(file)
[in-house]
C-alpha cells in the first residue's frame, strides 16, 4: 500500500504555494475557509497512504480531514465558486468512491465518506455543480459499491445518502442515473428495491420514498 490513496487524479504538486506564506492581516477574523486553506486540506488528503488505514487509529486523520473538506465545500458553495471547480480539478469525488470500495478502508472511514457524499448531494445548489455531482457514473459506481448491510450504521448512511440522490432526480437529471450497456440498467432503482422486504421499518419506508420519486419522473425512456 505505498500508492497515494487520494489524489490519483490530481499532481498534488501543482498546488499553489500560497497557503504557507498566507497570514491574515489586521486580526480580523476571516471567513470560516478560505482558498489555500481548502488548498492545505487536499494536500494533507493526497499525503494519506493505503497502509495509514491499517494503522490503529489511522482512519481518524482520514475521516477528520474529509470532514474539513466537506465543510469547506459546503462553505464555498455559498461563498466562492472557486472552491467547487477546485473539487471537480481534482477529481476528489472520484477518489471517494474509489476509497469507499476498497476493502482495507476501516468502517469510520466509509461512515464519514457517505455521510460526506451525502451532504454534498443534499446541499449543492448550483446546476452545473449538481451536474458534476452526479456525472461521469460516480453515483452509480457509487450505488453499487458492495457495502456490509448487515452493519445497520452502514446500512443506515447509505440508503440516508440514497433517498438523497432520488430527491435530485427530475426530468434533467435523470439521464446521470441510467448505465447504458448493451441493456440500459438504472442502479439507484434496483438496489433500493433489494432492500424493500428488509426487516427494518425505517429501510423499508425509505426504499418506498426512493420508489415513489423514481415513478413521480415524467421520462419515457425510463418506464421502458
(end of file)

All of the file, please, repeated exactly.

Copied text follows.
[in-house]
C-alpha cells in the first residue's frame, strides 16, 4: 500500500504555494475557509497512504480531514465558486468512491465518506455543480459499491445518502442515473428495491420514498 490513496487524479504538486506564506492581516477574523486553506486540506488528503488505514487509529486523520473538506465545500458553495471547480480539478469525488470500495478502508472511514457524499448531494445548489455531482457514473459506481448491510450504521448512511440522490432526480437529471450497456440498467432503482422486504421499518419506508420519486419522473425512456 505505498500508492497515494487520494489524489490519483490530481499532481498534488501543482498546488499553489500560497497557503504557507498566507497570514491574515489586521486580526480580523476571516471567513470560516478560505482558498489555500481548502488548498492545505487536499494536500494533507493526497499525503494519506493505503497502509495509514491499517494503522490503529489511522482512519481518524482520514475521516477528520474529509470532514474539513466537506465543510469547506459546503462553505464555498455559498461563498466562492472557486472552491467547487477546485473539487471537480481534482477529481476528489472520484477518489471517494474509489476509497469507499476498497476493502482495507476501516468502517469510520466509509461512515464519514457517505455521510460526506451525502451532504454534498443534499446541499449543492448550483446546476452545473449538481451536474458534476452526479456525472461521469460516480453515483452509480457509487450505488453499487458492495457495502456490509448487515452493519445497520452502514446500512443506515447509505440508503440516508440514497433517498438523497432520488430527491435530485427530475426530468434533467435523470439521464446521470441510467448505465447504458448493451441493456440500459438504472442502479439507484434496483438496489433500493433489494432492500424493500428488509426487516427494518425505517429501510423499508425509505426504499418506498426512493420508489415513489423514481415513478413521480415524467421520462419515457425510463418506464421502458